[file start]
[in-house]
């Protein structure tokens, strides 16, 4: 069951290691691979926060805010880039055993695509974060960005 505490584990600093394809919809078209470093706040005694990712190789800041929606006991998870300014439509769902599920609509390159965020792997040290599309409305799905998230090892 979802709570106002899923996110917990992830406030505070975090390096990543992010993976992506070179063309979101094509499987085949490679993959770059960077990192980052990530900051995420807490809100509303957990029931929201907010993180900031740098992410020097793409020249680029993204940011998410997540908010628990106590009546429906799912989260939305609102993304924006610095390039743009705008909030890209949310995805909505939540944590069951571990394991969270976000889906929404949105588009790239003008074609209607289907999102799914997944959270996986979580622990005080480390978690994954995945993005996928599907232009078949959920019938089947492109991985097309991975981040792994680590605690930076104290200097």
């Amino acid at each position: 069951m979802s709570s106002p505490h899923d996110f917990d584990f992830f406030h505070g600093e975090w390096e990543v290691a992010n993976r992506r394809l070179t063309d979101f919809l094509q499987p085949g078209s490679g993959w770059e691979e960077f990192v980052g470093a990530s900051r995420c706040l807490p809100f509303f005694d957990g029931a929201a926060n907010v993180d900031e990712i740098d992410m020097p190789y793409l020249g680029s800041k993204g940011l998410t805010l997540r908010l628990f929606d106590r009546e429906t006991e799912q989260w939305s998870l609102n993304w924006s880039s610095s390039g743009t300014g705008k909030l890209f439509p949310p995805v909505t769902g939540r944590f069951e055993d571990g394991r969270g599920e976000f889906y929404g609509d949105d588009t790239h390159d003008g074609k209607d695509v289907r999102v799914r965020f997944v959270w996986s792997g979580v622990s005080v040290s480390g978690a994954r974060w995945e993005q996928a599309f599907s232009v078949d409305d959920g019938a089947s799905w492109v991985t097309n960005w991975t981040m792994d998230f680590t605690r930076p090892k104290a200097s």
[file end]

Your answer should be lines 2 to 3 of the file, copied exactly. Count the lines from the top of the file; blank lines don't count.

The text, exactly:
């Protein structure tokens, strides 16, 4: 069951290691691979926060805010880039055993695509974060960005 505490584990600093394809919809078209470093706040005694990712190789800041929606006991998870300014439509769902599920609509390159965020792997040290599309409305799905998230090892 979802709570106002899923996110917990992830406030505070975090390096990543992010993976992506070179063309979101094509499987085949490679993959770059960077990192980052990530900051995420807490809100509303957990029931929201907010993180900031740098992410020097793409020249680029993204940011998410997540908010628990106590009546429906799912989260939305609102993304924006610095390039743009705008909030890209949310995805909505939540944590069951571990394991969270976000889906929404949105588009790239003008074609209607289907999102799914997944959270996986979580622990005080480390978690994954995945993005996928599907232009078949959920019938089947492109991985097309991975981040792994680590605690930076104290200097």
């Amino acid at each position: 069951m979802s709570s106002p505490h899923d996110f917990d584990f992830f406030h505070g600093e975090w390096e990543v290691a992010n993976r992506r394809l070179t063309d979101f919809l094509q499987p085949g078209s490679g993959w770059e691979e960077f990192v980052g470093a990530s900051r995420c706040l807490p809100f509303f005694d957990g029931a929201a926060n907010v993180d900031e990712i740098d992410m020097p190789y793409l020249g680029s800041k993204g940011l998410t805010l997540r908010l628990f929606d106590r009546e429906t006991e799912q989260w939305s998870l609102n993304w924006s880039s610095s390039g743009t300014g705008k909030l890209f439509p949310p995805v909505t769902g939540r944590f069951e055993d571990g394991r969270g599920e976000f889906y929404g609509d949105d588009t790239h390159d003008g074609k209607d695509v289907r999102v799914r965020f997944v959270w996986s792997g979580v622990s005080v040290s480390g978690a994954r974060w995945e993005q996928a599309f599907s232009v078949d409305d959920g019938a089947s799905w492109v991985t097309n960005w991975t981040m792994d998230f680590t605690r930076p090892k104290a200097s």